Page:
Volcanoes and ambiguity

We all have mental models and ways we approach the world. Some of these are more conscious and visual than others. Here’s a diagram one I used in The Essential Elements of Digital Literacies that, at this point in time, is pretty much part of my ‘operating system’.


Recently, I’ve been thinking it makes more sense to think of ambiguity in terms of geographical strata, perhaps tied to the metaphor of a volcano.

I need a better diagram, but you get the idea…

The lowest strata represents Generative ambiguity. Here, words are used as symbols for ideas that are very hard to express; an individual gives a name to a nebulous collection of ideas or thoughts. They struggle to make this approach make sense to others.

The middle strata represents Creative ambiguity. This is where one part of an idea is fixed, but the other part has a lot of freedom of movement. A good example of this would be appending ‘digital’ or ‘e-‘ to existing ideas – such as ‘e-books’ or ‘digital literacy’. Others can begin to see what the person is getting at.

The erupting volcano represents Productive ambiguity. This is where the real work is done at scale. Concepts can be productively ambiguous through straight metaphor, or by mass (media) convergence on a particular term. It resonates with many people.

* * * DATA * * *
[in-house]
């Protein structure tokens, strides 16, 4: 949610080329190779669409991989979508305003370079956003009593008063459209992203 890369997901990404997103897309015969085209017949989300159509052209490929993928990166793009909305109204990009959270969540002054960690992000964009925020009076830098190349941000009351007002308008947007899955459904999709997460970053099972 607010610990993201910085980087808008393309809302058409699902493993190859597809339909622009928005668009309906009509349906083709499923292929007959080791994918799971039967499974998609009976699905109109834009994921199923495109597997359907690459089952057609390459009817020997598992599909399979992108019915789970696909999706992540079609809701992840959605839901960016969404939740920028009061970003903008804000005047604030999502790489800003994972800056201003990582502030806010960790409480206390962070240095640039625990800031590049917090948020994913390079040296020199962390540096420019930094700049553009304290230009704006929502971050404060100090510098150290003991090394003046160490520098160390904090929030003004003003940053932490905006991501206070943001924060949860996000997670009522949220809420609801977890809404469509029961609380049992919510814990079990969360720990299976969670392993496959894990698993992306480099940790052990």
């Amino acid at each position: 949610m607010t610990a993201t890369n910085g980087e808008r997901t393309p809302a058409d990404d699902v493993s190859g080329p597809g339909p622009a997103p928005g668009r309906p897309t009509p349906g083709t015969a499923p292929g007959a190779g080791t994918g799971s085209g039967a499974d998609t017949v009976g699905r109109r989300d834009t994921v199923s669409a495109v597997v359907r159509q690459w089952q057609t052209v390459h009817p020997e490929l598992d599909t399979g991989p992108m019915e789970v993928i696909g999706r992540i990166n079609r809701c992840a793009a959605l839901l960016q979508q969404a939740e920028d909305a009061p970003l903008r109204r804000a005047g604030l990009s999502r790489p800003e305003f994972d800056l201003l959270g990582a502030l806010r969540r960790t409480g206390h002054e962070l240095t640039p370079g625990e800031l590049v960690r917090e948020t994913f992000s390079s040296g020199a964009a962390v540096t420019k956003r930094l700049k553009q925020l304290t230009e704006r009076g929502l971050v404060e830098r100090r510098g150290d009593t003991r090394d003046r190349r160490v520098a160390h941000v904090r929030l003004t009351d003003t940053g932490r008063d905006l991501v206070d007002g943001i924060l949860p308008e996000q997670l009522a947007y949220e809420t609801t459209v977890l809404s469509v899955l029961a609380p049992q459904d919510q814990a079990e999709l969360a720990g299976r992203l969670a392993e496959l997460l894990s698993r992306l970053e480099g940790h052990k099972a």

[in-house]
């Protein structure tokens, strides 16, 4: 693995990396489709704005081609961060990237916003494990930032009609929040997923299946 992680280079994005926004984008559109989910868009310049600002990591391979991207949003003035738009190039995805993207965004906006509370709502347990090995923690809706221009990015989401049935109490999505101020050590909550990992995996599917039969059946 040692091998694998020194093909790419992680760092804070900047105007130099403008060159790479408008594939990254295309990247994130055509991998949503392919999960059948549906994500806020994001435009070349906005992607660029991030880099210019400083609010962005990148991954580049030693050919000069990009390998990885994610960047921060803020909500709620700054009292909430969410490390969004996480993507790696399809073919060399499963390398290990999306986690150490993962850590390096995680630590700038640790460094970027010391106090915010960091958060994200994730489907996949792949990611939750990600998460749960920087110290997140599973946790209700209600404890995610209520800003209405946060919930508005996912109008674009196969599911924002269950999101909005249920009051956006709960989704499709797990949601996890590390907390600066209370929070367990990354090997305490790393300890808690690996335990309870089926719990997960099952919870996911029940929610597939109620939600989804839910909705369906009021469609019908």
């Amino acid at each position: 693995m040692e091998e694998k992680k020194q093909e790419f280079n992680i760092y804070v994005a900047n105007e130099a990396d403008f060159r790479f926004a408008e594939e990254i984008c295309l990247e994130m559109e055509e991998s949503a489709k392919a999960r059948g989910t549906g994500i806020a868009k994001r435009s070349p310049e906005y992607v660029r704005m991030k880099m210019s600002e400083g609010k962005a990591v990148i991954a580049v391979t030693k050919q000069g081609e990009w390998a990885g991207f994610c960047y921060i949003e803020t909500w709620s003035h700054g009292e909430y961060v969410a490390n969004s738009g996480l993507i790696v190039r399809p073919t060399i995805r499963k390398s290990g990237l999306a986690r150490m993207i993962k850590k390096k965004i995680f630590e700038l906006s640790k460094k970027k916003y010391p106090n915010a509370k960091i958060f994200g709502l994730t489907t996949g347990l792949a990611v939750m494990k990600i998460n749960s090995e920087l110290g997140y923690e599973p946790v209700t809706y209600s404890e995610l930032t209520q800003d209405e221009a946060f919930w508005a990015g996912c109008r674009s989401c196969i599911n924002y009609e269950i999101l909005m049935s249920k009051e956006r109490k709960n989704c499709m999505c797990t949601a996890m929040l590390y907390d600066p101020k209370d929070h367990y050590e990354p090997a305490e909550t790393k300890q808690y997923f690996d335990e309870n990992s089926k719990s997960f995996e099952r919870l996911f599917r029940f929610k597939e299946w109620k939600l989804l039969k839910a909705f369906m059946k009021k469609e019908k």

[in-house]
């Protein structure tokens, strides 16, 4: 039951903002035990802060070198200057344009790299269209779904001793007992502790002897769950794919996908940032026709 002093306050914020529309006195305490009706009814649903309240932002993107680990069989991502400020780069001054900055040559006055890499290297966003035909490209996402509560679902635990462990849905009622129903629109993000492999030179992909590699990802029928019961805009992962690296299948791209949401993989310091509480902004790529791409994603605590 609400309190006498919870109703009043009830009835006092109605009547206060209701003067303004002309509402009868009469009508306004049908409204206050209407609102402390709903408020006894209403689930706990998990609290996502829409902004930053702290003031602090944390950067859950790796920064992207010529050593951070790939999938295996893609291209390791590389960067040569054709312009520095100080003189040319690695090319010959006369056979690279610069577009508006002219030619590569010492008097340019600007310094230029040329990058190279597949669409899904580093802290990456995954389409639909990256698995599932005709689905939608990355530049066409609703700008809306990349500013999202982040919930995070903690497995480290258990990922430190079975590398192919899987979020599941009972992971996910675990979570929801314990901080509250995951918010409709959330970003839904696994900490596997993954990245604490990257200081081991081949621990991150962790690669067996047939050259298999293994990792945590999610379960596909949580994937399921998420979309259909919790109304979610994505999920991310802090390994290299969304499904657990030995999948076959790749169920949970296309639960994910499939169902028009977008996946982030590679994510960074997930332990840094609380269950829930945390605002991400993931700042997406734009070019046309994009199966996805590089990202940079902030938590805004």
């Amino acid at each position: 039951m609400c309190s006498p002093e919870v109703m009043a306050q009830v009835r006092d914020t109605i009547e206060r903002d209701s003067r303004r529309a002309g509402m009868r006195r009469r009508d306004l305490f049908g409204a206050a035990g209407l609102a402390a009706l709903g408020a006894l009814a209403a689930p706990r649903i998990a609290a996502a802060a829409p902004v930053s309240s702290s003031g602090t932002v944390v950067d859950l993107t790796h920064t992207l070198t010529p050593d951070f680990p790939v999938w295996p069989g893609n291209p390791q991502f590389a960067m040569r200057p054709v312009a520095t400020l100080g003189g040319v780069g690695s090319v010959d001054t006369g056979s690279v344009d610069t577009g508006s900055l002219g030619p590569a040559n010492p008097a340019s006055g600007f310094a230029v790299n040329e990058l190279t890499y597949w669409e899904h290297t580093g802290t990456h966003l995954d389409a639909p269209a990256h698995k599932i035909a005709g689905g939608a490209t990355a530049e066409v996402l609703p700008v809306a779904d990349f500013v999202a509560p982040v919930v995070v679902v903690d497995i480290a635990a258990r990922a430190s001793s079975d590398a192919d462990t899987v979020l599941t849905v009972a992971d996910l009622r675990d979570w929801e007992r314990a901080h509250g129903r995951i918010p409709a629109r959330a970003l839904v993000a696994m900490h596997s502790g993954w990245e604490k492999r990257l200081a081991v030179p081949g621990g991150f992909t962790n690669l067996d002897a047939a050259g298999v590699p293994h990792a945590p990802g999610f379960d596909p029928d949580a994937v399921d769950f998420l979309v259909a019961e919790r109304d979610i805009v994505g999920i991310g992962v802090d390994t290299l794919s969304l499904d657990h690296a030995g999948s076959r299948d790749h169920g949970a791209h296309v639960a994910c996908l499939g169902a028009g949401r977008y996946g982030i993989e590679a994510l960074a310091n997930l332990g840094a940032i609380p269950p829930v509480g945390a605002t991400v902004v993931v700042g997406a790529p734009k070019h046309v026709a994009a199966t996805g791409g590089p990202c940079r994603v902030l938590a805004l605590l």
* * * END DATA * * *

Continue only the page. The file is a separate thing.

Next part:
The area on the surface represents dead metaphors. These are concepts that have become clichés. They don’t do any productive work and are usually over-used. They don’t particularly mean anything any more.

Does this make any sense? It does for me and helps me make sense of my information environment. However, it’s perhaps it’s not ‘productively ambiguous’ enough for others yet! 😉

Main image CC BY-SA Cai Tjeenk Willink


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  1. I must admit, ambiguity was one area that really stumped me in regards to your book. This does help a bit. Is our battle to make sure that ‘terms’ stay productively ambigious, rather than dead? And can they be interpreted differently. For example, could one persons productivity be another ones dead?

    • Well, it wouldn’t be appropriate for a chapter on ambiguity to be *too* unambiguous now, would it, Aaron? 😉

      I think for me this is an organising metaphor, a way of viewing the lifecycle of concepts. Sometimes it’s best for terms to ‘die’ and become part of the strata upon which other concepts can build.

      Perhaps a coral reef is a better visual analogy than a volcano? I’m not sure.

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